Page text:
4.1. Future Prospects for Chandra and XMM-Newton
Future prospects for learning more about AGN physics and evolution via X-ray surveys appear wonderful! Follow-up studies for most of the 40 surveys listed in Table 1 and Table 2 are ongoing, and many exciting results are thus guaranteed even if no more X-ray data are taken. Fortunately, however, both Chandra and XMM-Newton continue to generate torrents of superb new data that can provide even more impressive advances.
Where can the capabilities of Chandra and XMM-Newton be best applied in future observations? Figure 12 presents one useful way of thinking about this issue, via a plot of 0.5-2 keV flux limit versus solid angle for selected X-ray surveys. Key parts of this diagram remain to be explored. For example, very little solid angle has been surveyed at 0.5-2 keV flux levels of (2-20) × 10-17 erg cm-2 s-1, and thus our understanding of the X-ray universe at these flux levels suffers from limited source statistics and likely cosmic variance. These flux levels are below the XMM-Newton confusion limit, and thus multiple 0.25-2 Ms Chandra observations are required. Specific science goals that can be advanced with this approach include (1) pinning down the X-ray luminosity function of moderate-luminosity AGN at z 2-6, (2) tracing AGN clustering out to high redshift; this is ideally done with contiguous, deep coverage, and (3) measuring the evolution and properties of groups and low-luminosity clusters out to z 1. Figure 13a depicts the ongoing Extended Chandra Deep Field-South survey, which has been guided by the philosophy above. It will cover a contiguous ~ 1/4 deg2 area at a 0.5-2 keV flux level of (1-2) × 10-16 erg cm-2 s-1, and it should generate 400 new AGN (in addition to the 300 already known in the CDF-S). Almost all of these will have superb HST imaging and multiwavelength coverage.
Figure 12. A selection of extragalactic X-ray surveys in the 0.5-2 keV flux limit versus solid angle, , plane. Shown are the ROSAT All-Sky Survey (RASS), the Einstein Extended Medium-Sensitivity Survey (EMSS), the ROSAT International X-ray/Optical Survey (RIXOS), the XMM-Newton Serendipitous Surveys (XMM Bright, XMM Medium, XMM Faint), the Chandra Multiwavelength Project (ChaMP), the ROSAT Ultra Deep Survey (ROSAT UDS), the 100 ks XMM-Newton survey of the Lockman Hole (XMM LH), Chandra 100 ks surveys, and Chandra 2 Ms surveys (i.e., the CDF-N). Although each of the surveys shown clearly has a range of flux limits across its solid angle, we have generally shown the most sensitive flux limit. The vertical dot-dashed line shows the solid angle of the whole sky. Some key science goals achievable by extending deep Chandra surveys both wider and deeper are also listed.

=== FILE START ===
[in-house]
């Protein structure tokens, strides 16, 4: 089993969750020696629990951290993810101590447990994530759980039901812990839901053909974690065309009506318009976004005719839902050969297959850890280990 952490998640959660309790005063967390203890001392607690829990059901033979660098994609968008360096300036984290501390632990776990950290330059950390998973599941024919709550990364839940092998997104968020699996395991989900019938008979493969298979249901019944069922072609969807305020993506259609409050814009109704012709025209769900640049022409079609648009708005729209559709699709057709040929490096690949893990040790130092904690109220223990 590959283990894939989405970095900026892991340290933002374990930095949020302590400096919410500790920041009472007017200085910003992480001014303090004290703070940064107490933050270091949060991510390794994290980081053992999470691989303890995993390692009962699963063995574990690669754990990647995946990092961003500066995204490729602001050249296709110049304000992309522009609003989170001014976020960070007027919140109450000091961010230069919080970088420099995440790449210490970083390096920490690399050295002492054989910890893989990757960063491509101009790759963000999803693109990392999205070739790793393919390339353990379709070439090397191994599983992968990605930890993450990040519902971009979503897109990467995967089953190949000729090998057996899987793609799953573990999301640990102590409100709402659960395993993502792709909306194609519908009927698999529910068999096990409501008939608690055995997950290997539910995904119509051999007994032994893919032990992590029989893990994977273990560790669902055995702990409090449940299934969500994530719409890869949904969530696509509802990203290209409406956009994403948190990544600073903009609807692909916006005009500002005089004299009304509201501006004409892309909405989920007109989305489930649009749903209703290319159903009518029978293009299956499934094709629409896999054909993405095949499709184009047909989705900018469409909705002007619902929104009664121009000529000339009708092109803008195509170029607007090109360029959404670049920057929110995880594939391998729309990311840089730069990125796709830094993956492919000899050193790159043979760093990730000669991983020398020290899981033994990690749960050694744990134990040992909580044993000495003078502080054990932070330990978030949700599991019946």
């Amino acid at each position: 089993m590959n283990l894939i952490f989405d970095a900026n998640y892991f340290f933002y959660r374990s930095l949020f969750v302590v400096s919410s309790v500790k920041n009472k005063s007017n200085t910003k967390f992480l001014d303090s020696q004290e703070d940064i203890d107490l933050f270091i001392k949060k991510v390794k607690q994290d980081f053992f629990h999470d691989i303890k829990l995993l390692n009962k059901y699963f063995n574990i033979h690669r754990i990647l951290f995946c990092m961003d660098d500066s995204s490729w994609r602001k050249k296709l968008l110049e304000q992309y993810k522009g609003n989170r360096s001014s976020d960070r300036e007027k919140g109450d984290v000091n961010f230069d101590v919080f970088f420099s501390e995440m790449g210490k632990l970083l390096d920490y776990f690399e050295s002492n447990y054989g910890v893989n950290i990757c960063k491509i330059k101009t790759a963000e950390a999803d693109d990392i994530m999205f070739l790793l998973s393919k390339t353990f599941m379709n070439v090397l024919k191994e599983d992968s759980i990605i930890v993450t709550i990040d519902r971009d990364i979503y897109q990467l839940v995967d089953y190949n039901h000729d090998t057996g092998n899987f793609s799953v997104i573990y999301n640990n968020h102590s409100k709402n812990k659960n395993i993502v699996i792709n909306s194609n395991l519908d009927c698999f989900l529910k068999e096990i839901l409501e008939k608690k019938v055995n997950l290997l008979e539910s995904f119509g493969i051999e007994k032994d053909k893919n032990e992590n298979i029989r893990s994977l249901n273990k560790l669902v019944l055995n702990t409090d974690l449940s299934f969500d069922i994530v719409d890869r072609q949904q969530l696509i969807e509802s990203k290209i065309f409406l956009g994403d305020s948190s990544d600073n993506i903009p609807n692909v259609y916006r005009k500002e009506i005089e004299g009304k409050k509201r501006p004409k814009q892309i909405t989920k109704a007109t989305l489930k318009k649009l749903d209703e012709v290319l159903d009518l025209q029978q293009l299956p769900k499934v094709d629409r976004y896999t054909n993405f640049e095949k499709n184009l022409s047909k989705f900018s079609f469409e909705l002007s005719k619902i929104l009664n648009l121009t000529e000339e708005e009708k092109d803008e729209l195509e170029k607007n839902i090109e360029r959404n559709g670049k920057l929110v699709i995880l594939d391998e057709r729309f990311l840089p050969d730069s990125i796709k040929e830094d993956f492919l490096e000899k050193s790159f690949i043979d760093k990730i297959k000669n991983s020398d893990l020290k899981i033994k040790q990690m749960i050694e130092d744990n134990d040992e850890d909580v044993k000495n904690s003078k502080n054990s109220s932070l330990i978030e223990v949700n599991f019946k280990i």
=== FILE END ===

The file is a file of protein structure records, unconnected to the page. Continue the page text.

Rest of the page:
An equally important guiding philosophy is to observe one field with Chandra as sensitively as possible (see Figure 12). Reaching 0.5-2 keV flux levels of 5 × 10-18 erg cm-2 s-1 is entirely feasible; Chandra could remain nearly photon limited near the field center (see Figure 13b), and source confusion is unlikely even for source densities exceeding 100,000 deg-2. The total required exposure time on a field is 10 Ms. Specific science goals include (1) determining if there is a significant population of Compton-thick AGN at z 0.5-4 that has been missed to date (see Section 3.1), (2) tightening constraints on moderate-luminosity AGN at z 4-10, (3) detecting hundreds of normal and starburst galaxies out to high redshift (these should outnumber the AGN), and using their X-ray emission as an independent, extinction-free measure of star-formation rate, and (4) obtaining significant numbers of X-ray photons on the faint X-ray source populations currently known, so that X-ray spectral and variability analyses can be applied effectively to determine their nature. Such a sensitive X-ray observation will not be possible again for 10-20 years (see Figure 14)! Performing such an observation now can provide information on the sources that will be the primary targets of future missions such as XEUS and Generation-X; it will thereby bolster the science cases for these missions and aid their optimal design.
Figure 13. (a) Schematic illustration of the Extended Chandra Deep Field-South survey. The underlying grayscale image shows the current CDF-S exposure map. The four large black squares show the coverage of the upcoming four 250 ks Chandra observations. The 63 small gray squares show the coverage of HST ACS observations made by the GEMS project (the GOODS survey provides HST ACS coverage for the central region not covered by GEMS). (b) Chandra 0.5-2 keV image of the central part of the 2 Ms CDF-N centered on the HDF-N (shown in outline). Note that most ( 94%) pixels are black, indicating no background. Chandra is essentially in the photon-limited regime with a 2 Ms exposure, and it can remain in this regime even with an 10 Ms exposure (for 0.5-2 keV sources near the field center).